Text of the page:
Top StoriesPlea In SC Seeks Temporary Pan-Indian Community Kitchens At Block-Level Amidst COVID Lockdown Mehal Jain23 April 2020 4:25 AMShare This – xThe Supreme Court has been moved in a plea seeking directions to the Centre and the states to set-up pan-India temporary community kitchens at the Block-level amid the pandemic of novel Coronavirus (COVID-19) to ensure that no person is forced to sleep on an empty stomach in these trying times. The applicants, through Advocate Fuzail Ahmad Ayyubi and Ashima Mandla submits that concept…Your free access to Live Law has expiredTo read the article, get a premium account.Your Subscription Supports Independent JournalismSubscription starts from ₹ 599+GST (For 6 Months)View PlansPremium account gives you:Unlimited access to Live Law Archives, Weekly/Monthly Digest, Exclusive Notifications, Comments.Reading experience of Ad Free Version, Petition Copies, Judgement/Order Copies.Subscribe NowAlready a subscriber?LoginThe Supreme Court has been moved in a plea seeking directions to the Centre and the states to set-up pan-India temporary community kitchens at the Block-level amid the pandemic of novel Coronavirus (COVID-19) to ensure that no person is forced to sleep on an empty stomach in these trying times. The applicants, through Advocate Fuzail Ahmad Ayyubi and Ashima Mandla submits that concept of state-funded community kitchens is not a novelty concept in the country or globally and States such as Tamil Nadu (Amma Unavagam), Rajasthan(Annapurna Rasoi), Karnataka (Indira Canteens), Delhi (Aam Aadmi Canteen), Andhra Pradesh (Anna Canteen),Jharkhand (Mukhyamantri Dal Bhat) and Odisha (Ahaar Centre)have established the same with the object of combating hunger and malnutrition crisis in the nation, providing nutritious food at subsidized rates to the lower socio-economic strata of the society.Furthermore, the personnel employed in these community kitchens provide employment, which is an added advantage in this economy where even joblessness is rampantly on the rise, adding to the cycle of hunger and malnutrition. It is pointed out that the Global Hunger Index 2018 report prepared by Concern Worldwide and Welthungerlife ranked India at 103 out of 119 qualifying countries. India also scored 31.1, indicating that it suffers from a level of hunger that is critical and serious. “hunger, malnutrition and starvation crises is prevalent in the Country despite of various interventions by the Central and State Governments are running various schemes such as The PublicDistribution System (PDS); Antyodaya Anna Yojana (AAY);The National Programme of Nutritional Support to Primary Education, also known as “Mid-Day Meal Scheme”;The Integrated Child Development Services (ICDS);Annapurna Scheme; The National Old Age Pension Scheme (NOAPS);The National Maternity Benefit Scheme (NMBS); and The National Family Benefit Scheme (NFBS) to name a few.Furthermore, the Parliament of India in 10.09.2013 enacted the National Food Security Act causing a paradigm shift in the approach food security from welfare to rights based approach”, it is averred. It is advanced that the vice of food insecurity in the country has gravely and rampantly risen in the background of the present pandemic of COVID-19, with an exponential increase in the numbers of persons both prone and subjected to hunger crises and starvation, and deaths resulting thereof. “The States and Union Territories in their respective reply affidavits/counter affidavits (in the main writ petition for establishment of pan-India community kitchens funded by the Government or by PPP funding, and creation of a national food grid) have analysed and deliberated upon the model of community kitchens as well as other schemes which are either covered under the purview of the National Security Act, 2013 or those outside its ambit”, it is submitted.Moreover, it is argued that the Apex Court has verbally expressed its affirmation to the requirement of the implementation of pan-India community kitchens what can be termed as „normal times‟ before the outbreak of the pandemic. “However, the present application has been moved by the Applicants with the objective to seek the intervention of this Hon‟ble Court by directing pan-India establishment of „temporary‟ community kitchens as an effort to contain the parallel extraordinary food crises due to economic shutdown. It is imperative to imbibe the magnitude and extent of the present food crises as being unprecedented, extraordinary and indefinite and thereby impinging upon the fundamental right of „Right to Food‟ under Article 21”, it is averred. “The present pandemic has proved to be fatal for a percentage of persons contracting the novel Coronavirus. However, the unprecedented economic disruptions as a consequence of the aforementioned pandemic may result increased food insecurity and rise in the number of hunger-related crises and deaths…nearly 19 crore persons in our country are forced to sleep on an empty stomach even in what we may refer as „the normal times‟; and now with the lockdown to contain COVID-19, hunger threatens even a larger population of persons for whom buying food is outside their budgetary capacity. To an extent, the fear of lack of food for basic sustenance drove the migrant workers to risk their lives and potentially that of others, in an attempt to travel to their hometowns”, it is iterated. It is indicated that „community kitchens‟ has been implemented in various states by the State Government as well as private persons/Non-Governmental Organisations(NGO‟s) as a rudimental surviving stimulusin these trying times. The Ministry of Rural Development in an April 13 press release states that amid the present lockdown owing to global pandemic of COVID-19, Community Kitchens have emerged as an empirical solution to feed those in need. Besides, it was stated that the collaboration of Self Help Groups (SHGs) in every Gram Panchayat along with the Local Government has resulted in the setting up of 10,000 community kitchens across five states of Bihar, Jharkhand, Kerala, Madhya Pradesh, to name a few; wherein an approximate number of 70,000 persons are fed two meals a day. “Amidst the lockdown, the Central Government has announced 5kg extra food grains and 1kg of pulses free of cost for 3 months for every Indian enrolled in the PDS. However, making reference to statistics quoted in an article published in Quartz India, it is alleged that in our country, more than 100 million people are excluded from the PDS because of the reliance of the Centre on the 2011 census figures to calculate the State-wise coverage under the National Food Security Act, 2013”, it is lamented.Next Story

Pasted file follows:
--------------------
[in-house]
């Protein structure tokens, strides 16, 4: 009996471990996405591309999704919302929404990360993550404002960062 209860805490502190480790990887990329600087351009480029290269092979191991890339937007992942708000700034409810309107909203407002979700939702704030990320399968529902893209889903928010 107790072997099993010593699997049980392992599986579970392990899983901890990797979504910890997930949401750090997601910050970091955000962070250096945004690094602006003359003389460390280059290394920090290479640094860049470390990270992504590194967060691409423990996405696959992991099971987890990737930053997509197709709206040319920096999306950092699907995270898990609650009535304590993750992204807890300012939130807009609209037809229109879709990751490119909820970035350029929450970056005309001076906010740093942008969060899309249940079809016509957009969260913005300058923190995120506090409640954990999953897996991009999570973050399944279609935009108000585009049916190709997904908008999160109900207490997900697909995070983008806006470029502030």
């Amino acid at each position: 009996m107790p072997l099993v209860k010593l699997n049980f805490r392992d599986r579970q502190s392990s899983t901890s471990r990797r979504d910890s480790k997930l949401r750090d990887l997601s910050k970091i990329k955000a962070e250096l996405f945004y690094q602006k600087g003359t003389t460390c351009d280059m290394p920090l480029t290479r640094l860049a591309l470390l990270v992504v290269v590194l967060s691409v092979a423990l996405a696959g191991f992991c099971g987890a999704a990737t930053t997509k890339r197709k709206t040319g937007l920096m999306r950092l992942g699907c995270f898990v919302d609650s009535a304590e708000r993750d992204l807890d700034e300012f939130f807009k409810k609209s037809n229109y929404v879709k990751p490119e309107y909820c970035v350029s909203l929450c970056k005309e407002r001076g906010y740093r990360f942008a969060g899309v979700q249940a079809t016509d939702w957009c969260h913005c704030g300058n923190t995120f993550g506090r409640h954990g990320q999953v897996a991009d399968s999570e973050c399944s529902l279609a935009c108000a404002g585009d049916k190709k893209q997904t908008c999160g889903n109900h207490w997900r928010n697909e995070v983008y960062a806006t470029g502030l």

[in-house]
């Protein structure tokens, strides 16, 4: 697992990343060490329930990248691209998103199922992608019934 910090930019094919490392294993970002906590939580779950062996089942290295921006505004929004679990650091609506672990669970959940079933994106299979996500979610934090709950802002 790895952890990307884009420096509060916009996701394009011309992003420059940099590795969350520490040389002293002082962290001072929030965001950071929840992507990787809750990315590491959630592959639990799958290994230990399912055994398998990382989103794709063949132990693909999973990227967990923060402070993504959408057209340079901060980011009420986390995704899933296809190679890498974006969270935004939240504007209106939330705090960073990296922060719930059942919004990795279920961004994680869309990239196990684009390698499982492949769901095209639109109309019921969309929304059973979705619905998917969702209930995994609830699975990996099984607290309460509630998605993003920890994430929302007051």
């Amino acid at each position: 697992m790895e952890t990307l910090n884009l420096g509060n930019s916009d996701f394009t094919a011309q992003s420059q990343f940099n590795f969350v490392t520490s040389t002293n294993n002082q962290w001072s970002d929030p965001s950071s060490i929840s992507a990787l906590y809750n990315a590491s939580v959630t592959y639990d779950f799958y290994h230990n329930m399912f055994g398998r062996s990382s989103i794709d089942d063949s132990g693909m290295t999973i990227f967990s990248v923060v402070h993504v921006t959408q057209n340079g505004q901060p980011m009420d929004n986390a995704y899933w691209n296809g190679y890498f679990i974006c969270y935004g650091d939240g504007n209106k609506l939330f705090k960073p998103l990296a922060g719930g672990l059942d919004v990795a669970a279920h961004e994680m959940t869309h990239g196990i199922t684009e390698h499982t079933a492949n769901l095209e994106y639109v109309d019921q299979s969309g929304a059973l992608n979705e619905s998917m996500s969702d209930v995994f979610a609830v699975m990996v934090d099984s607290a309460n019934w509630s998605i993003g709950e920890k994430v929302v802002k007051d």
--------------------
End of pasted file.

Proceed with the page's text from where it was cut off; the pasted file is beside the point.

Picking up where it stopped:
10 September 2013 Africa continues to increase its investor allure, with South Africa still the continent’s most attractive investment destination, now closely followed by Nigeria, according Rand Merchant Bank’s (RMB’s) latest Where to Invest in Africa report. Nigeria moved from third to second place in RMB’s report and is “close on the heels of South Africa”, RMB said in a statement on Monday, adding that Nigeria could overtake South Africa in the next two to four years “or even sooner” depending on its rate of economic growth. Another notable change in RMB’s latest rankings is Ghana’s climb up the rankings, from 10th in 2007 to 4th in 2013, despite being economically one-fifth the size of continental giants South Africa, Nigeria and Egypt. While continued political unrest counted against Egypt, RMB said, the country’s sizeable market, large population and decent operating environment should support increased investment once tensions subsided. RMB noted that its rankings had been drawn up before the recent flare-ups in Egypt and Libya, but said the report was “meant to inform long-term investment decisions”, and that more clarity should arise over the coming year. Of the 52 countries surveyed, 42 showed improved investor attractiveness, RMB said, with the biggest improvements coming from some of the continent’s most troubled countries, notably Sao Tome and Principe, Gabon, Cameroon, Sierra Leone, Congo, Mauritania and Liberia. Backsliders over the last year included Algeria, Angola and Equitorial Guinea, while, over the last decade, 41 countries improved their attractiveness and only three – Equatorial Guinea, Swaziland and Zimbabwe – deteriorated. RMB’s report gauges investment attractiveness using three factors: market size (GDP), economic growth (GDP forecasts for the next five years), and operating environment. As a supplementary ranking, the report also considers the effect of regional affiliation on countries’ economic attractiveness. In terms of this regional methodology, South Africa is ranked third, “underscoring its importance as a gateway into Africa”, Rwanda climbs to second spot, and Mauritius comes first based on its access to broader markets within the Southern African Development Community (SADC) and Common Market for Eastern and Southern Africa (Comesa). However, RMB notes, African countries still have a way to go in order to compete with the most attractive investment destinations worldwide, with China and the US topping the overall list and only two African countries – South Africa at 33rd and Nigeria at 38th – making the top 40. SAinfo reporter
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Dan Cohen AUTHOR The General Services Administration (GSA) last week began accepting bids in an online auction for a former communications facility run by the Navy in the Potomac Highlands of West Virginia.The 122-acre campus at the former Navy Information Operations Command Sugar Grove once supported up to 450 personnel and their families in a self-contained community which includes residential housing among its 105 buildings. The Navy base closed in September, eliminating one of Pendleton County’s largest employers and the state’s only active-duty military installation, reported Stars and Stripes.The site is “ideal for a corporate training center, a university or academic campus, a spa/clinic, movie studio or mountain resort,” according to its listing on the GSA Auctions website. The high bid listed for the property is $1 million; a closing date for the auction has not been determined.Kansas-based KVC Health Systems, a child welfare and behavioral health care organization, previously has said it is interested in acquiring the site to turn it into a skills training college for young adults transitioning out of foster care. The federal government had offered to turn over the facility to the state at no cost for use as a state prison, but Gov. Earl Ray Tomblin (D) turned down the overture.